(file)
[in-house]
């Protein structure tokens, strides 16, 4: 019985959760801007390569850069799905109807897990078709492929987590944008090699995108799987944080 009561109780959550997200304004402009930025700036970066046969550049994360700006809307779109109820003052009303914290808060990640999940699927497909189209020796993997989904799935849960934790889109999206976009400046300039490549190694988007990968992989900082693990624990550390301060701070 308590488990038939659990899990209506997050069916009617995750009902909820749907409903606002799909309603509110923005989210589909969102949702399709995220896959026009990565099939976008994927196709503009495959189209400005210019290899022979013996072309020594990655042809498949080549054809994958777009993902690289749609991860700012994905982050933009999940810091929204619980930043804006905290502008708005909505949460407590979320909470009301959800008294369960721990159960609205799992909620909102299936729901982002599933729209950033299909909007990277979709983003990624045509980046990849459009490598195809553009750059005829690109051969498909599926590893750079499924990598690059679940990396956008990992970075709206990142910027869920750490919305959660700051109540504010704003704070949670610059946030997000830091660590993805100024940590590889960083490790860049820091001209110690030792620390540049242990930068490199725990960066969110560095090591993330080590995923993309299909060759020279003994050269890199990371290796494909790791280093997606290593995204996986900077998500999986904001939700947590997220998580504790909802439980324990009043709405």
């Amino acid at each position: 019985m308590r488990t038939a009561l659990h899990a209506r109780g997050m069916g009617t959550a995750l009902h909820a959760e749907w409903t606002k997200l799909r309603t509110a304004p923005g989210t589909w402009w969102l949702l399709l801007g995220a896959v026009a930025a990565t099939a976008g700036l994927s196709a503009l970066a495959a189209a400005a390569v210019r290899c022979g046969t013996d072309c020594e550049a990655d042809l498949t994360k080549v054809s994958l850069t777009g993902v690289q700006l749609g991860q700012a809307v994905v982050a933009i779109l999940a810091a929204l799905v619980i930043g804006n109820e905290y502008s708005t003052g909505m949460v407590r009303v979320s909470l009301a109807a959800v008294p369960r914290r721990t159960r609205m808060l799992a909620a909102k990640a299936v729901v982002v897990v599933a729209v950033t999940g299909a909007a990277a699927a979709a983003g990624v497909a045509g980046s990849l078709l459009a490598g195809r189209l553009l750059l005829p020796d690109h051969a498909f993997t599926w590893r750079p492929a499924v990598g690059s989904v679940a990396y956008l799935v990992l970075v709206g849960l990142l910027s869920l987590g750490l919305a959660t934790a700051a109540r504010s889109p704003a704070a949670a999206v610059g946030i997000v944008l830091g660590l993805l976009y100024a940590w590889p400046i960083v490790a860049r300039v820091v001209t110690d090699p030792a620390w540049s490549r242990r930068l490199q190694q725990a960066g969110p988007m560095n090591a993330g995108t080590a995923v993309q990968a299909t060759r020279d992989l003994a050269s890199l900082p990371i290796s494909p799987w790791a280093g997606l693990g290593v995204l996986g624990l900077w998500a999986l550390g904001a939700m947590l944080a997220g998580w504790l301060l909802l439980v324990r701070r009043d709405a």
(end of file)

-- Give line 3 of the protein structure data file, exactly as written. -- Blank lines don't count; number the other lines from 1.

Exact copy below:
């Amino acid at each position: 019985m308590r488990t038939a009561l659990h899990a209506r109780g997050m069916g009617t959550a995750l009902h909820a959760e749907w409903t606002k997200l799909r309603t509110a304004p923005g989210t589909w402009w969102l949702l399709l801007g995220a896959v026009a930025a990565t099939a976008g700036l994927s196709a503009l970066a495959a189209a400005a390569v210019r290899c022979g046969t013996d072309c020594e550049a990655d042809l498949t994360k080549v054809s994958l850069t777009g993902v690289q700006l749609g991860q700012a809307v994905v982050a933009i779109l999940a810091a929204l799905v619980i930043g804006n109820e905290y502008s708005t003052g909505m949460v407590r009303v979320s909470l009301a109807a959800v008294p369960r914290r721990t159960r609205m808060l799992a909620a909102k990640a299936v729901v982002v897990v599933a729209v950033t999940g299909a909007a990277a699927a979709a983003g990624v497909a045509g980046s990849l078709l459009a490598g195809r189209l553009l750059l005829p020796d690109h051969a498909f993997t599926w590893r750079p492929a499924v990598g690059s989904v679940a990396y956008l799935v990992l970075v709206g849960l990142l910027s869920l987590g750490l919305a959660t934790a700051a109540r504010s889109p704003a704070a949670a999206v610059g946030i997000v944008l830091g660590l993805l976009y100024a940590w590889p400046i960083v490790a860049r300039v820091v001209t110690d090699p030792a620390w540049s490549r242990r930068l490199q190694q725990a960066g969110p988007m560095n090591a993330g995108t080590a995923v993309q990968a299909t060759r020279d992989l003994a050269s890199l900082p990371i290796s494909p799987w790791a280093g997606l693990g290593v995204l996986g624990l900077w998500a999986l550390g904001a939700m947590l944080a997220g998580w504790l301060l909802l439980v324990r701070r009043d709405a």